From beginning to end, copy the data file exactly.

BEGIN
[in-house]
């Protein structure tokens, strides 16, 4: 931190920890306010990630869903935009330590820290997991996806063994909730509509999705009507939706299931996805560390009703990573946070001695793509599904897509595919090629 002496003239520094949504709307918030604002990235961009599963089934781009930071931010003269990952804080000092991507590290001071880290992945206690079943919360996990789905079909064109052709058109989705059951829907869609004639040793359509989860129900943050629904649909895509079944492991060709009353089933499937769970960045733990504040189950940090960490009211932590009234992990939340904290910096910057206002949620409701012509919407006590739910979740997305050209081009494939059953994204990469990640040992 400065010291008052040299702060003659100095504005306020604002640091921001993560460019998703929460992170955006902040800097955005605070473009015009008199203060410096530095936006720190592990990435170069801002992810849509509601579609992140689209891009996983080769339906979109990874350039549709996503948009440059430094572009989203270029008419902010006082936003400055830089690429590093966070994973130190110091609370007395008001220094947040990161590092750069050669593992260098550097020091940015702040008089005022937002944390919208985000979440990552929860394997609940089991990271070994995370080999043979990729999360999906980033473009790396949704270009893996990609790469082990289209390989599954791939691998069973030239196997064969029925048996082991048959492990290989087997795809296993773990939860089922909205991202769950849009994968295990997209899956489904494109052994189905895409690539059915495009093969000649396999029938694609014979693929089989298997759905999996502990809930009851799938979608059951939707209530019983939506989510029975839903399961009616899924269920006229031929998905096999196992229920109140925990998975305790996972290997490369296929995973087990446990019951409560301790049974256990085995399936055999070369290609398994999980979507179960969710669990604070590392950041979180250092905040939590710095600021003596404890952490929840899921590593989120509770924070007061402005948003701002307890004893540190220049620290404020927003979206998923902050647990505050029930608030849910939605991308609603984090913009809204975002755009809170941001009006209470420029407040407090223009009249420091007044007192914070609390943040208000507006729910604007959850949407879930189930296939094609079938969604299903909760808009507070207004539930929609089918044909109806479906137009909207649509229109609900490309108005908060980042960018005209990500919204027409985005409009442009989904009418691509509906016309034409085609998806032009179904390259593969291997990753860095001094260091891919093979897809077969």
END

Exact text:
[in-house]
């Protein structure tokens, strides 16, 4: 931190920890306010990630869903935009330590820290997991996806063994909730509509999705009507939706299931996805560390009703990573946070001695793509599904897509595919090629 002496003239520094949504709307918030604002990235961009599963089934781009930071931010003269990952804080000092991507590290001071880290992945206690079943919360996990789905079909064109052709058109989705059951829907869609004639040793359509989860129900943050629904649909895509079944492991060709009353089933499937769970960045733990504040189950940090960490009211932590009234992990939340904290910096910057206002949620409701012509919407006590739910979740997305050209081009494939059953994204990469990640040992 400065010291008052040299702060003659100095504005306020604002640091921001993560460019998703929460992170955006902040800097955005605070473009015009008199203060410096530095936006720190592990990435170069801002992810849509509601579609992140689209891009996983080769339906979109990874350039549709996503948009440059430094572009989203270029008419902010006082936003400055830089690429590093966070994973130190110091609370007395008001220094947040990161590092750069050669593992260098550097020091940015702040008089005022937002944390919208985000979440990552929860394997609940089991990271070994995370080999043979990729999360999906980033473009790396949704270009893996990609790469082990289209390989599954791939691998069973030239196997064969029925048996082991048959492990290989087997795809296993773990939860089922909205991202769950849009994968295990997209899956489904494109052994189905895409690539059915495009093969000649396999029938694609014979693929089989298997759905999996502990809930009851799938979608059951939707209530019983939506989510029975839903399961009616899924269920006229031929998905096999196992229920109140925990998975305790996972290997490369296929995973087990446990019951409560301790049974256990085995399936055999070369290609398994999980979507179960969710669990604070590392950041979180250092905040939590710095600021003596404890952490929840899921590593989120509770924070007061402005948003701002307890004893540190220049620290404020927003979206998923902050647990505050029930608030849910939605991308609603984090913009809204975002755009809170941001009006209470420029407040407090223009009249420091007044007192914070609390943040208000507006729910604007959850949407879930189930296939094609079938969604299903909760808009507070207004539930929609089918044909109806479906137009909207649509229109609900490309108005908060980042960018005209990500919204027409985005409009442009989904009418691509509906016309034409085609998806032009179904390259593969291997990753860095001094260091891919093979897809077969």